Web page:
Even as foreclosure activity is slowing dramatically nationwide, it appears that judicial foreclosure states are revving up to clear backlogs which, in some cases, date back years. RealtyTrac, the Irvine, California firm which compiles foreclosure related data, reported today that foreclosure filings in June were 14 percent below May levels and down 35 percent from June 2012 to the lowest monthly level since December 2006. At the same time, judicial foreclosure auctions were up 34 percent from one year earlier. 

There were a total of 127,790 U.S. properties that received a foreclosure filing in June. This is one in every 164 housing units. The filings are of three types, notices of default/lis pendens, notice of sale, and REO/bank repossession.

Foreclosure starts dropped 21 percent from May and were down 45 percent from June 2012, the lowest level since December 2005. Bank repossessions (REO) in June decreased 9 percent from the previous month and were down 35 percent from a year ago.

The deceleration in foreclosure activity is even more apparent when the first half of 2013 is compared with the same period in 2012. From January to June 2013 there were a total of 801,359 foreclosure filings, a 23 percent decrease from the first half of 2012. Filings were also down 18 percent from the second half of 2012. So far this year foreclosure starts have totaled 409,491, a pace which would result in more than 800,000 for the year compared to 1.1 million foreclosure starts in 2012. A total of 248,538 bank repossessions have occurred nationwide thus far in 2013, on pace for nearly 500,000 for the year, which would be down from more than 671,000 in 2012.

"Halfway through 2013 it is becoming increasingly evident that while foreclosures are no longer a problem nationally they continue to be a thorn in the side of several state and local markets, particularly where a backlog of delayed distress has built up thanks to a lengthy foreclosure process," said Daren Blomquist, vice president at RealtyTrac. "The increases in judicial foreclosure auctions demonstrate that these delayed foreclosure cases are now being moved more quickly through to foreclosure completion. Given the rising home prices in most of these markets, it is an opportune time for lenders to dispose of these distressed properties, either at the foreclosure auction to a third-party buyer, or by repossessing the property at the auction and subsequently selling it as a bank-owned home.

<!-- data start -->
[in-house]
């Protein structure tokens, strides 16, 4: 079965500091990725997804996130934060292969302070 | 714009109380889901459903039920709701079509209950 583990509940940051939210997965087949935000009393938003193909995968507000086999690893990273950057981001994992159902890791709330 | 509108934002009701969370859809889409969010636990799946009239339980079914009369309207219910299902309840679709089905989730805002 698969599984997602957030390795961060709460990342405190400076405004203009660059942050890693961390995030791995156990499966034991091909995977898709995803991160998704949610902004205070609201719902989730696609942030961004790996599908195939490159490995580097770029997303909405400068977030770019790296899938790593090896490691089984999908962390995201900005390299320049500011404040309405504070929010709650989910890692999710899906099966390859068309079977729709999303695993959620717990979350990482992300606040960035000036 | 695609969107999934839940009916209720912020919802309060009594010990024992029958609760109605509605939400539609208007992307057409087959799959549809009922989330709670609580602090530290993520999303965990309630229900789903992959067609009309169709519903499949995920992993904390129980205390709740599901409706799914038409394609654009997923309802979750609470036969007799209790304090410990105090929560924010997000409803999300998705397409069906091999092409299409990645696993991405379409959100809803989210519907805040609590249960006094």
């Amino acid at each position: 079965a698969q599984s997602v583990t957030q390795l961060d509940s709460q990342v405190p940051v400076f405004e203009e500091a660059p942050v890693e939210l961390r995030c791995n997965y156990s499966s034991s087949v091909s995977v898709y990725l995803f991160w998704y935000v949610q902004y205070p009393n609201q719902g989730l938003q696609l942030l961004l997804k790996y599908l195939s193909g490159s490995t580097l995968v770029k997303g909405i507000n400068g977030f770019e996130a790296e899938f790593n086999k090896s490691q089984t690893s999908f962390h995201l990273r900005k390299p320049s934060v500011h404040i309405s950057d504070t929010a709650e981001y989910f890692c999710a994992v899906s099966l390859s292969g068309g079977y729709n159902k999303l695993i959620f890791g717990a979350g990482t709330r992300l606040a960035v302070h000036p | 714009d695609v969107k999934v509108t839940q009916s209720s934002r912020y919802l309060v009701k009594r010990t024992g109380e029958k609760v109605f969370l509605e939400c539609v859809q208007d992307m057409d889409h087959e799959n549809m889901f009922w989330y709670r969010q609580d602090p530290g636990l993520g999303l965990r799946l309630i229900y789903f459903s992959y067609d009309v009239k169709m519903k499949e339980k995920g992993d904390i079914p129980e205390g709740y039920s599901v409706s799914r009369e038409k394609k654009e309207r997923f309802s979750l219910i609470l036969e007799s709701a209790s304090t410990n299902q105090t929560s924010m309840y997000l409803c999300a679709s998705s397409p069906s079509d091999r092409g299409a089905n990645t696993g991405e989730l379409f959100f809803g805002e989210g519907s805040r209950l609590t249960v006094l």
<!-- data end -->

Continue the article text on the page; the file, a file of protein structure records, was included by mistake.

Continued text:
Judicial foreclosure auctions (NFS) were scheduled for 28,296 U.S. properties in June. States with substantial annual increases in scheduled judicial foreclosure auctions included New Jersey (up 103 percent), Florida (up 100 percent), Maryland (up 94 percent), New York (up 66 percent), and Illinois (up 65 percent to a 35-month high).

Florida, Nevada, Illinois, Ohio and Georgia posted the top five state foreclosure rates for the first half of the year, while five Florida cities posted the top five metro foreclosure rates: Miami, Orlando, Jacksonville, Ocala, and Tampa.

Foreclosures starts decreased from May to June in 38 states and there were big month-over-month decreases in in several. Nevada was down 84 percent, Colorado 62 percent, New Jersey 40 percent and Illinois 39 percent. Bank repossessions decreased on an annual basis in 34 states but were up substantially in Arkansas (+143 percent), Oklahoma (+103 percent), Maryland (+74 percent) and Washington (+71 percent.)

RealtyTrac said that, despite the uptick of activity in judicial foreclosure states, the foreclosure process continues to lengthen. Properties foreclosed in the second quarter of 2013 were in process for an average of 526 days, up 10 percent from 477 days in the first quarter. New York and New Jersey have the longest average timelines - 1,033 days in both states. Florida (907 days), Hawaii (824 days) and Illinois (817 days) also have protracted foreclosure backlogs.